National Geographic Editor in Chief Joins National Writers Series

In celebration of the National Writers Series’ 10th anniversary, National Geographic’s editor-in-chief, Susan Goldberg, will join the series for a virtual Traverse City event on Sunday, August 23, beginning at 7 p.m. She’ll discuss major issues facing our planet with guest host Doug Stanton, a #1 New York Times bestselling author, and NWS co-founder.

Register for the virtual event. Tickets for the event link only cost $12 per person, though several donation options are also available. The Can-Demic Pulizter Club for $250 includes the event link, exclusive entry to an Afterglow Party with Susan Goldberg and Doug Stanton, a bottle of sparkling wine, a National Geographic subscription and more.

For storied journalist Susan Goldberg, ceilings exist for one purpose only: to be smashed. “My career has evolved on the seam of societal change,” she says, “and as it turns out, I’ve had the honor [of being first] a lot of times.” Goldberg was the first female editor of both The San Jose Mercury News and The Plain Dealer in Cleveland, as well as the first woman that the Detroit Free Press sent to Lansing to cover the legislature. “How ridiculous is that, right?” Goldberg asks. “You would think that was a barrier that would have been broken in about 1934, but it wasn’t until 1984 that the Free Press sent a woman to its State Capitol Bureau. Since I first started out, women have been given more and more opportunities.” 

Now, with nearly 40 years of journalism experience under her belt, Goldberg is still growing her lengthy list of firsts. In 2014, she became National Geographic’s first female editor-in-chief, and just earlier this year was included in InStyle Magazine’s “Badass 50” feature, as one of the “women who are changing the world.” 

Progress has always been part of the picture for Goldberg. “I’ve wanted to be a journalist ever since I was a little girl,” she says. A Michigan native, Goldberg grew up in Ann Arbor in the 1960s, when Vietnam War protests commanded the climate. “I saw how the reporting of what was going on in Vietnam actually changed the course of the war—how journalists were exposing lies being told by the administration—and I thought, ‘Wow!’ How amazing that there is a job where you can write true things and it can make a difference. That got me interested in doing stories that mattered.”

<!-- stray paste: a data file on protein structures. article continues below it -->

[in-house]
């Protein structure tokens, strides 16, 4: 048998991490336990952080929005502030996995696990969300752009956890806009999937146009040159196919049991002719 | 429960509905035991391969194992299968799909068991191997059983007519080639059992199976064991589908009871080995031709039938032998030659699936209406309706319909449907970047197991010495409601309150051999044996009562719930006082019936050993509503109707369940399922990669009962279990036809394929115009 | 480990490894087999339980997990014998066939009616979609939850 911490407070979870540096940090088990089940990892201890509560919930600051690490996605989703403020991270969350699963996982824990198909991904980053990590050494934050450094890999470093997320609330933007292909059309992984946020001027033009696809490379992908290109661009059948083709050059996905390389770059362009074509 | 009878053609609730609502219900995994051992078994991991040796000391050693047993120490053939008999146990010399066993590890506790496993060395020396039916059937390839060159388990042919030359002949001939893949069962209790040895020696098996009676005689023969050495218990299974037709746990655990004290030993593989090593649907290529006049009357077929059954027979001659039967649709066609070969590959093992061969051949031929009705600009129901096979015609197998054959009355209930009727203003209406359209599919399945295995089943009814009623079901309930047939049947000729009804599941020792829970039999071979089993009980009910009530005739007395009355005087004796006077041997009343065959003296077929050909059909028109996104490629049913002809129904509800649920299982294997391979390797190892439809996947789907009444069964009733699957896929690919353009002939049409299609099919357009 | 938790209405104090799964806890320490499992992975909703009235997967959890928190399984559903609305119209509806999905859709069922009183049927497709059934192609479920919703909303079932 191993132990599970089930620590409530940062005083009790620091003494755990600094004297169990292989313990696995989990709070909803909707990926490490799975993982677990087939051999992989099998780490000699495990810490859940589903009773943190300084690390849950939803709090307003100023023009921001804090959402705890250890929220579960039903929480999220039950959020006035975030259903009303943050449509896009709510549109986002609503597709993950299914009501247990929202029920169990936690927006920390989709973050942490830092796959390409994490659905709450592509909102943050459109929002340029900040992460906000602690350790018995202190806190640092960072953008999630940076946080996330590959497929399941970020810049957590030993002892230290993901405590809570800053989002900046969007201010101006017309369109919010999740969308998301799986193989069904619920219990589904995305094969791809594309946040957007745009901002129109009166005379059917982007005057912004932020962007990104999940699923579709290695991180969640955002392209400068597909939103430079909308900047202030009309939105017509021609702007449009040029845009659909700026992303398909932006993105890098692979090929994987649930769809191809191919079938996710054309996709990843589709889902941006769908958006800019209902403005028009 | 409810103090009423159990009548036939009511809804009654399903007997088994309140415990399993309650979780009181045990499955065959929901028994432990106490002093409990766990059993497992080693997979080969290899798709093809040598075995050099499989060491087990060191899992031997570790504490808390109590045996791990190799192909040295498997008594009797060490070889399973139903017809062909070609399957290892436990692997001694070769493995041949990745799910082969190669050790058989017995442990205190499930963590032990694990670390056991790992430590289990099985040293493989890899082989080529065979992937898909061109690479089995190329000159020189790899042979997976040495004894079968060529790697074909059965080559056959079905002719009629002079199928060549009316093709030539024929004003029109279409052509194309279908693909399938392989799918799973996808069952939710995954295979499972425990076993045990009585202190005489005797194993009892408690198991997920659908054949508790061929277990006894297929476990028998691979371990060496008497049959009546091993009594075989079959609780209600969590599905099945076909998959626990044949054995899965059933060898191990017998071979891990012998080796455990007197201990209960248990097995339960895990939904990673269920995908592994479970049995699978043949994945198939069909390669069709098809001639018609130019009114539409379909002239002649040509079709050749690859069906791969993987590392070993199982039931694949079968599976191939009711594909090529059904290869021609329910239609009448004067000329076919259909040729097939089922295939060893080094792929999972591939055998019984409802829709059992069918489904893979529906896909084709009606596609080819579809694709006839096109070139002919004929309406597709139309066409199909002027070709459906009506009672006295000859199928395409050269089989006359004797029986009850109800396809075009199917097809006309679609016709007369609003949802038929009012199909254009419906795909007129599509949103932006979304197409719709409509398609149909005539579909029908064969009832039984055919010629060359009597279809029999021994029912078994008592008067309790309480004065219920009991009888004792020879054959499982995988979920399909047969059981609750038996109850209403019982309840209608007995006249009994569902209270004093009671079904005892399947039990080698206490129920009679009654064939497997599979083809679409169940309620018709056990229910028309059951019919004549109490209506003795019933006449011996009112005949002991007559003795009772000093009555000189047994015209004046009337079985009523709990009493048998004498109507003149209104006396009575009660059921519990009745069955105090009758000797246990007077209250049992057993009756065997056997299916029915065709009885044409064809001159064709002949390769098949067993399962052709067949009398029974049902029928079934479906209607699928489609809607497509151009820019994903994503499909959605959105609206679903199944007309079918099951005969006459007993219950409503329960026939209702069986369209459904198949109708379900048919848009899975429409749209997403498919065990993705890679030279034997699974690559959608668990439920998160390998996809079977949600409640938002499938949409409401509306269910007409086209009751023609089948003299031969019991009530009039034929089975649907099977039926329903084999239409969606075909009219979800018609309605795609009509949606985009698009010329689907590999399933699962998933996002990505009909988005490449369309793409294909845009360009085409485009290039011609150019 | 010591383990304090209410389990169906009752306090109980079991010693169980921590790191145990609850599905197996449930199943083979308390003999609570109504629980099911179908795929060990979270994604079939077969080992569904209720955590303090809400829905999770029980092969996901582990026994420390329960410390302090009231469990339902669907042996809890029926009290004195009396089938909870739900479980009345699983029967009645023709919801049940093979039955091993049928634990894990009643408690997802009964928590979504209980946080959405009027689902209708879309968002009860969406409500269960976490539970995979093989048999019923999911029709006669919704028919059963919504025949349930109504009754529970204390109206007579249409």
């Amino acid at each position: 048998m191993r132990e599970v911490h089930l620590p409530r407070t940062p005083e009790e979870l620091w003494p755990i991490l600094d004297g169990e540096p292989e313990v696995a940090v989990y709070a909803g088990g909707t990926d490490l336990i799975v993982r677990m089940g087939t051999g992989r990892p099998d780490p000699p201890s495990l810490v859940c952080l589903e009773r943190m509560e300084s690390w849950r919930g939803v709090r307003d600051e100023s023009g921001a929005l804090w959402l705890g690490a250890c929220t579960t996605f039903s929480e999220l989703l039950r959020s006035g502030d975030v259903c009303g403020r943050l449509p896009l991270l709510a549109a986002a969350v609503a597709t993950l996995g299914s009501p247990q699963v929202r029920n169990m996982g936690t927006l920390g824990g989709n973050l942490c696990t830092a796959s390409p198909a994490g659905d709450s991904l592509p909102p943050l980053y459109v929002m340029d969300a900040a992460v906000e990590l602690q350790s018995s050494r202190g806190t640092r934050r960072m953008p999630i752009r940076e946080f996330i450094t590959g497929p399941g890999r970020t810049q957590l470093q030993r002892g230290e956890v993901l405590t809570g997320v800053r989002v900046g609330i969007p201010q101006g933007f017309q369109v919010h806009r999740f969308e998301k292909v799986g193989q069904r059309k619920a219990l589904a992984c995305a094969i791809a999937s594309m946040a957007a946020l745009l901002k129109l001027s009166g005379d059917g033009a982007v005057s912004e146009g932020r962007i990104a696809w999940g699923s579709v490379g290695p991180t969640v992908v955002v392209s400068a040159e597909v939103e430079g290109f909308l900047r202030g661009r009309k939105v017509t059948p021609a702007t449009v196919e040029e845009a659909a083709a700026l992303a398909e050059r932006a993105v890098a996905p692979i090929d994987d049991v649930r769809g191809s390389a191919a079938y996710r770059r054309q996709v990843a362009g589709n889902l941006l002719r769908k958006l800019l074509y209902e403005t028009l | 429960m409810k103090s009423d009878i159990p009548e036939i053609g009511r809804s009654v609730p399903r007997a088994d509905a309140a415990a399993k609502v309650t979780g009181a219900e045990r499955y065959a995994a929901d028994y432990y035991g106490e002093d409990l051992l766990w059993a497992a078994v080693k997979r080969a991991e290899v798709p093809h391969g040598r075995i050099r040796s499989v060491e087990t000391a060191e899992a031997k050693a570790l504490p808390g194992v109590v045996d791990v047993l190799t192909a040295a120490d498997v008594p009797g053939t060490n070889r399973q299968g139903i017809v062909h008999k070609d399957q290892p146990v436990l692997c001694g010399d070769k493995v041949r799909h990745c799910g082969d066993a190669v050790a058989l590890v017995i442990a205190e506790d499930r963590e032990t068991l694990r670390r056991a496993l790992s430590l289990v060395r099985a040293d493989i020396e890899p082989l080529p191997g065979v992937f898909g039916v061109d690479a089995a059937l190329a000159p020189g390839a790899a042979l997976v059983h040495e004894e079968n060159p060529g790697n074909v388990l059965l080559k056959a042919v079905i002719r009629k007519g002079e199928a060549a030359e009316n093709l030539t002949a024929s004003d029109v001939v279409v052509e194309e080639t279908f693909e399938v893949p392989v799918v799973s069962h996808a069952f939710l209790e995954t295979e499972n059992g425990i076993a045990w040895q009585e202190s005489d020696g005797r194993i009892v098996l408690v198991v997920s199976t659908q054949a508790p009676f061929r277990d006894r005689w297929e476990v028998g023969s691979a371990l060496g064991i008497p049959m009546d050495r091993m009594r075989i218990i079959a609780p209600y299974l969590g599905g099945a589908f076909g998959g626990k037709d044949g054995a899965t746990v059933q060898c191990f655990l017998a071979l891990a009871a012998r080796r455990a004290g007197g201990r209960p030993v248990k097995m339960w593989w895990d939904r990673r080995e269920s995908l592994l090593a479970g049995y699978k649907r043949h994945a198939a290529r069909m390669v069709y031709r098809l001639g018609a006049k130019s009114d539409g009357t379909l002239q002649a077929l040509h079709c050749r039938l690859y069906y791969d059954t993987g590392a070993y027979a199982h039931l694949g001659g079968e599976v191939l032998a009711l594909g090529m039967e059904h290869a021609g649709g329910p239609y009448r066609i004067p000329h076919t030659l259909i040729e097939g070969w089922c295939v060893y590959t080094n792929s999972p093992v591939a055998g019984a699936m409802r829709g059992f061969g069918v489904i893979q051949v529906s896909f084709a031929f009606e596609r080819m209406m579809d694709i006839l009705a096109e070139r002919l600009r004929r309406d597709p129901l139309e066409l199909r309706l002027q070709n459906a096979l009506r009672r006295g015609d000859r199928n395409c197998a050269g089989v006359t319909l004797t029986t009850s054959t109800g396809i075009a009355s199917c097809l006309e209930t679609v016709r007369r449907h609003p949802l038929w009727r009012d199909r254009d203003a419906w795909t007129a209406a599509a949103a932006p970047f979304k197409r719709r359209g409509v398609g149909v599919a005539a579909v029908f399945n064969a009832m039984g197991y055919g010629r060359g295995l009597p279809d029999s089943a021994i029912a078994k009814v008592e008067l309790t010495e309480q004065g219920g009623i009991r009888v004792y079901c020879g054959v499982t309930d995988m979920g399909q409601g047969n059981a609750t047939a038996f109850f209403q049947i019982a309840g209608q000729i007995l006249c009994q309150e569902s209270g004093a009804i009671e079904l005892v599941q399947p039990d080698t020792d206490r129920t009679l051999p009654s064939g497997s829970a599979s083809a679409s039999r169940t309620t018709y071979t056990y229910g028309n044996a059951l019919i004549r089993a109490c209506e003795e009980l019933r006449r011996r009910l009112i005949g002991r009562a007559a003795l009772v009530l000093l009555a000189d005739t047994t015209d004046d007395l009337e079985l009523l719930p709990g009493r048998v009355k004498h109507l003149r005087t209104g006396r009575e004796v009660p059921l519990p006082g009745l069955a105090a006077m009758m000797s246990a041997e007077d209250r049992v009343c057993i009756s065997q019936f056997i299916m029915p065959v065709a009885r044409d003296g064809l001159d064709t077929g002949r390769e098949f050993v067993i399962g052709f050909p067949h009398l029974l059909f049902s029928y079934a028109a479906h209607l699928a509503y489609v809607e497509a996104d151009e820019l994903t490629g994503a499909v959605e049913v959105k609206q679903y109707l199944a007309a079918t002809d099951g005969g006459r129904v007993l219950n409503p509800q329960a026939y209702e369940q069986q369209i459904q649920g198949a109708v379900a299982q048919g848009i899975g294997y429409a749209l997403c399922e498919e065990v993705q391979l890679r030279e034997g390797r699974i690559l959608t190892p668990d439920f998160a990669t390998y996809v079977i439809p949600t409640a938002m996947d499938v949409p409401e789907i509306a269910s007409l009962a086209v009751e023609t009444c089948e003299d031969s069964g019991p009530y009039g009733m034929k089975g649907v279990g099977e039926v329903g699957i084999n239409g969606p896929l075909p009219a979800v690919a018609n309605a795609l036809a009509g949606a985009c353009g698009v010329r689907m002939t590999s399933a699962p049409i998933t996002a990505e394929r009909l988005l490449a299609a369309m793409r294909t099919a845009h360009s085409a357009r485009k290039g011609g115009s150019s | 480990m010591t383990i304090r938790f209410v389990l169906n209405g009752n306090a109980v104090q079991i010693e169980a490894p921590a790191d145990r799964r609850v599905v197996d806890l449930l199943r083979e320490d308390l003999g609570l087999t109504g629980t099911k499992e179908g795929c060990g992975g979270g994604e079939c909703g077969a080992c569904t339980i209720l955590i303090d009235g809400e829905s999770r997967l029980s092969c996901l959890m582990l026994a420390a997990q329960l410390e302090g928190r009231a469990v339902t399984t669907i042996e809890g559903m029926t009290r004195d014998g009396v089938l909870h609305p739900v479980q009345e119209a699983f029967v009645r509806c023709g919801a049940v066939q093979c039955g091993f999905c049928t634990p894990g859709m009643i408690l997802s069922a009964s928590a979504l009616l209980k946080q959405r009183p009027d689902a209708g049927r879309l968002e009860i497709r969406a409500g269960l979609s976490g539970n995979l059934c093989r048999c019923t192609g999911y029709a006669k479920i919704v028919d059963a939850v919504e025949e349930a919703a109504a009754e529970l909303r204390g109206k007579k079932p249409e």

But what is “good” journalism, and how do we define it? “First, I think stories need to be accurate,” says Goldberg. “They need to be reported ethically and fairly, and they need to have perspective so people can really understand the issues.” Still, the real key to catching—and keeping—an audience, is a clear call to arms. “One of the things that has always stuck with me as a journalist,” Goldberg says, “is that stories [should] give people actionable information about how they could solve a problem. Sometimes, a great story is shining a light on something, so that people can feel inspired by it or emulate it. To me, those are the things that make good stories.”

Of course, the story taking up the most space in everyone’s minds most recently is the COVID-19 pandemic. “[National Geographic] has been covering COVID as [it has] unfolded across all of our digital platforms, so we are very involved in these conversations,” says Goldberg. “It’s hard to imagine a more important story to cover than this global health crisis.” 

We certainly can’t. But, in the midst of all the COVID coverage, have other salient issues been swept to the side? Goldberg doesn’t see it that way. “All of these issues are interrelated,” she says. “I think the pandemic has made people realize that we live on a small planet and that global solutions are required for lots of different kinds of problems. Once the immediate crisis has passed, perhaps some of the lessons we’ve learned about the fragility of the planet can help solve some of these other problems that have currently fallen off the radar.”

Climate change is one of those problems. In next month’s issue of National Geographic, readers return home—to the Great Lakes, that is—to explore the region’s rapidly-disappearing ice. “A lot of places never really froze over this past winter,” says Goldberg. “Climate change is one of the issues that we cover all the time, but what’s happened to the Great Lakes this past year, and how few days there were where ice could be created, is a lesson that everyone in the world can relate to. From looking at melting glaciers to the ice sheet [in Antarctica], and how it’s very endangered; all over the place, we’re seeing the results of a warming planet. [Our September issue] just happens to tell it out of the Great Lakes.” 

As for the next 10 years of news? A few more female “seconds” and “thirds” would be a good place to start. “I think we’ll live in a better society when there aren’t so many ‘firsts,’” Goldberg says. “When having a woman in charge is just the course of doing business. We’ll be in a better place when that’s not such a big deal anymore.”